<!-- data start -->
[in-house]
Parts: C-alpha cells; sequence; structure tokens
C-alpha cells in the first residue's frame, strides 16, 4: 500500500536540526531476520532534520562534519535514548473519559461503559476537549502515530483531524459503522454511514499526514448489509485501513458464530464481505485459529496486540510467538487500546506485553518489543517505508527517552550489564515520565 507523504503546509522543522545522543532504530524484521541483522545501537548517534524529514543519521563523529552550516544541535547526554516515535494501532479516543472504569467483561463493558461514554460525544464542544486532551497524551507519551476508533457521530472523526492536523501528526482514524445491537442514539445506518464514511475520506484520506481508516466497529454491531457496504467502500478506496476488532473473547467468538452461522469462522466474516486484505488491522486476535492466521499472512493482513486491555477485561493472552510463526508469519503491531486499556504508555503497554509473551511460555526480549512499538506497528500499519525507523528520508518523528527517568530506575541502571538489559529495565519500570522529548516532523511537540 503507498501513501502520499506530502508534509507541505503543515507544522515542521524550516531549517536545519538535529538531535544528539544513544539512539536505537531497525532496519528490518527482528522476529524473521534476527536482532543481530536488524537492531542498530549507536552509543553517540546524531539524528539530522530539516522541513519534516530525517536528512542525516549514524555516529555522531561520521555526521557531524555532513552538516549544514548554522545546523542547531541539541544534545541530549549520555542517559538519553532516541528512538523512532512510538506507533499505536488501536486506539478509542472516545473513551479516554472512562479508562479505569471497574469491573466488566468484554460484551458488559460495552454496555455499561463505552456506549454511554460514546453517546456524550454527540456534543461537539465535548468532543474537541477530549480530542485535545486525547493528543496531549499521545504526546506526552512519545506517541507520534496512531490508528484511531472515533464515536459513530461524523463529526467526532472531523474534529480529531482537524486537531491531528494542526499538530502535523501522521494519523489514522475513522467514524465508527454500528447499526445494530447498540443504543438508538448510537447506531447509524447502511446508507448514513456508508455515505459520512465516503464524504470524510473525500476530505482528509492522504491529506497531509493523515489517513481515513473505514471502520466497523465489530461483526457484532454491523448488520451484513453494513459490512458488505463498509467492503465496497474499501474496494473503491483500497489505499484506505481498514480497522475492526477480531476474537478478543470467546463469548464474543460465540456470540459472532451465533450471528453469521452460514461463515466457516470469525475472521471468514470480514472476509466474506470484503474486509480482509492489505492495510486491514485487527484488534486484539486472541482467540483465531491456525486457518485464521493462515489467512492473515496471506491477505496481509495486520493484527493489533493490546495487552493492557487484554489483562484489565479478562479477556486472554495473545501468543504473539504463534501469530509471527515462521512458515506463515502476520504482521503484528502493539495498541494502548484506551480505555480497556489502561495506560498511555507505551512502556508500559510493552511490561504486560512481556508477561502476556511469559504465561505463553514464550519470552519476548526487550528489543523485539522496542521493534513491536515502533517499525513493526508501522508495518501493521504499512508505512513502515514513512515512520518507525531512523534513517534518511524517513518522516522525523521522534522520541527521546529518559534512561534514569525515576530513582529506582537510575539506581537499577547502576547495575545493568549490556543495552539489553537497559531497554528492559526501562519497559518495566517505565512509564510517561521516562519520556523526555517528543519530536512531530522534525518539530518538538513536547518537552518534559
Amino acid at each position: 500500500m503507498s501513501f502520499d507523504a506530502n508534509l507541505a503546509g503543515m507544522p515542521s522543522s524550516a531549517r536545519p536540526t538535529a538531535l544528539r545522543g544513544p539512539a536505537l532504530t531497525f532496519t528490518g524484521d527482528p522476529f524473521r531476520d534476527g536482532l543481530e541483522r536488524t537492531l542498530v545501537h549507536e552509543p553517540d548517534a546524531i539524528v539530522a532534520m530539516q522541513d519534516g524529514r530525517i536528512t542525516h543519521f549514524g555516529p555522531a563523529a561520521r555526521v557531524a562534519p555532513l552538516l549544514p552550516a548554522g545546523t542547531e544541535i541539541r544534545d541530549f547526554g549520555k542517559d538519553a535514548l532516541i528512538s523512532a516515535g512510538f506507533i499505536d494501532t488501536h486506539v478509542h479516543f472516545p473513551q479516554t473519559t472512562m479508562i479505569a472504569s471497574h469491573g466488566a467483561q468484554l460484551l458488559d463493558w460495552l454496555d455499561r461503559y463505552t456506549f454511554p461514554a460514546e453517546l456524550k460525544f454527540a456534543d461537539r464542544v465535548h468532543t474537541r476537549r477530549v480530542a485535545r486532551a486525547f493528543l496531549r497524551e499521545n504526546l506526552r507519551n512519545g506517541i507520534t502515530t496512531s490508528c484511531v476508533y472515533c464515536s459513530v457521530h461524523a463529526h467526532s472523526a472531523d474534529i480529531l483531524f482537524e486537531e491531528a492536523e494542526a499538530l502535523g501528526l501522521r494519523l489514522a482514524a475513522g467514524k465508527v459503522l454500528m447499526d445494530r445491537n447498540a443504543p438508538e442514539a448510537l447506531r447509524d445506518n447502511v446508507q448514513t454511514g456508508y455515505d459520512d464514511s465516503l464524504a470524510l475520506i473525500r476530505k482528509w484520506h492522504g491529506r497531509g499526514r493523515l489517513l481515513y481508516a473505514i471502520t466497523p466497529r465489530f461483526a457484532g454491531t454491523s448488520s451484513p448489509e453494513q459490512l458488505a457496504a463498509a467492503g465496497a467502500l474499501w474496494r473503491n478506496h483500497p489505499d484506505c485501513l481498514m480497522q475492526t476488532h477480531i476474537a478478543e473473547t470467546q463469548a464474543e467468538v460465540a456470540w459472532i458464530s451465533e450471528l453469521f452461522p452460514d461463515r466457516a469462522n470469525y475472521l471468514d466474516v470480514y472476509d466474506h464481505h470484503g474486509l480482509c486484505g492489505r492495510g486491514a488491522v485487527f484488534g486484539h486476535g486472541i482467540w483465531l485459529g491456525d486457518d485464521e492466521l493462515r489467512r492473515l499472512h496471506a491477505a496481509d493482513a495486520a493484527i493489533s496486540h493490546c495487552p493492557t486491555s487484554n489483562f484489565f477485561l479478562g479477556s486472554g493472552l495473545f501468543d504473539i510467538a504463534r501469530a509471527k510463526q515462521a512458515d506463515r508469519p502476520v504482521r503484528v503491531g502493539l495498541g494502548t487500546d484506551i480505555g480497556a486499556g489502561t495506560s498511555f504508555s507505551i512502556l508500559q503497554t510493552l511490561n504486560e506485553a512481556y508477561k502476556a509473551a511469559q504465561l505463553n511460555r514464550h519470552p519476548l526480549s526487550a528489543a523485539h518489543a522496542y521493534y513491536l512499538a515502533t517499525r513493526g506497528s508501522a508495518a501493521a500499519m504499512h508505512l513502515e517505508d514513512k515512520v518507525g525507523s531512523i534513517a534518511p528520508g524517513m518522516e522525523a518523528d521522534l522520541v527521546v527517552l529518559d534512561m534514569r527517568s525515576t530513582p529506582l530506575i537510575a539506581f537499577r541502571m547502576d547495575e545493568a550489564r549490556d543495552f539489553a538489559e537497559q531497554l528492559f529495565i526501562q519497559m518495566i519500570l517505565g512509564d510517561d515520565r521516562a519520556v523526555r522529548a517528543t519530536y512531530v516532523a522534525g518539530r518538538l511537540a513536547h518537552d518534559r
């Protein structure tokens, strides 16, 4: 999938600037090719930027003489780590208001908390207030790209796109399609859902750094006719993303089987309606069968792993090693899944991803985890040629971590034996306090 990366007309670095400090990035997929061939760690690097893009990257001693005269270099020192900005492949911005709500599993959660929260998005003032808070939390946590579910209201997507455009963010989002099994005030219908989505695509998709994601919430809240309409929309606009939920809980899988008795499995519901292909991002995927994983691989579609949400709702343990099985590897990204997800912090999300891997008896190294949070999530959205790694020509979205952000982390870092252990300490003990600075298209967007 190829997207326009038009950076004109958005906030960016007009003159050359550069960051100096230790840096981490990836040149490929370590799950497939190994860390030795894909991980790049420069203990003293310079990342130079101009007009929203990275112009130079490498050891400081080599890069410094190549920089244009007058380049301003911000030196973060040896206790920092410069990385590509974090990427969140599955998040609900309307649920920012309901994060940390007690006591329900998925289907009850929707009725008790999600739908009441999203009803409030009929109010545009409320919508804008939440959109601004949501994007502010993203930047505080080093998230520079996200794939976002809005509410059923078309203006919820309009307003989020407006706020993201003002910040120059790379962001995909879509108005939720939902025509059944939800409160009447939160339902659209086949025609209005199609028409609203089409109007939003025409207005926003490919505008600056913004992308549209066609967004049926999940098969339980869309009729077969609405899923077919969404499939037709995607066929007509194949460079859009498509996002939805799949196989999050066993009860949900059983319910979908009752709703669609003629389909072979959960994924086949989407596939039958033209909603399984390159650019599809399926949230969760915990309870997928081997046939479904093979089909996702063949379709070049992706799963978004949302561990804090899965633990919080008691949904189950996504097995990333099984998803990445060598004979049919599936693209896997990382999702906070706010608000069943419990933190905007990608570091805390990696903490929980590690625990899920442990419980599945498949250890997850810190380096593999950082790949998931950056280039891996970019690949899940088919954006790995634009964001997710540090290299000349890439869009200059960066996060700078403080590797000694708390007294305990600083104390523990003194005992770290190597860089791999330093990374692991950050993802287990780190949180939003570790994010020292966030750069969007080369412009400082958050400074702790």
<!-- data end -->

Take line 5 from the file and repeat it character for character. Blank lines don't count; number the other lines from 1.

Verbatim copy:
């Protein structure tokens, strides 16, 4: 999938600037090719930027003489780590208001908390207030790209796109399609859902750094006719993303089987309606069968792993090693899944991803985890040629971590034996306090 990366007309670095400090990035997929061939760690690097893009990257001693005269270099020192900005492949911005709500599993959660929260998005003032808070939390946590579910209201997507455009963010989002099994005030219908989505695509998709994601919430809240309409929309606009939920809980899988008795499995519901292909991002995927994983691989579609949400709702343990099985590897990204997800912090999300891997008896190294949070999530959205790694020509979205952000982390870092252990300490003990600075298209967007 190829997207326009038009950076004109958005906030960016007009003159050359550069960051100096230790840096981490990836040149490929370590799950497939190994860390030795894909991980790049420069203990003293310079990342130079101009007009929203990275112009130079490498050891400081080599890069410094190549920089244009007058380049301003911000030196973060040896206790920092410069990385590509974090990427969140599955998040609900309307649920920012309901994060940390007690006591329900998925289907009850929707009725008790999600739908009441999203009803409030009929109010545009409320919508804008939440959109601004949501994007502010993203930047505080080093998230520079996200794939976002809005509410059923078309203006919820309009307003989020407006706020993201003002910040120059790379962001995909879509108005939720939902025509059944939800409160009447939160339902659209086949025609209005199609028409609203089409109007939003025409207005926003490919505008600056913004992308549209066609967004049926999940098969339980869309009729077969609405899923077919969404499939037709995607066929007509194949460079859009498509996002939805799949196989999050066993009860949900059983319910979908009752709703669609003629389909072979959960994924086949989407596939039958033209909603399984390159650019599809399926949230969760915990309870997928081997046939479904093979089909996702063949379709070049992706799963978004949302561990804090899965633990919080008691949904189950996504097995990333099984998803990445060598004979049919599936693209896997990382999702906070706010608000069943419990933190905007990608570091805390990696903490929980590690625990899920442990419980599945498949250890997850810190380096593999950082790949998931950056280039891996970019690949899940088919954006790995634009964001997710540090290299000349890439869009200059960066996060700078403080590797000694708390007294305990600083104390523990003194005992770290190597860089791999330093990374692991950050993802287990780190949180939003570790994010020292966030750069969007080369412009400082958050400074702790």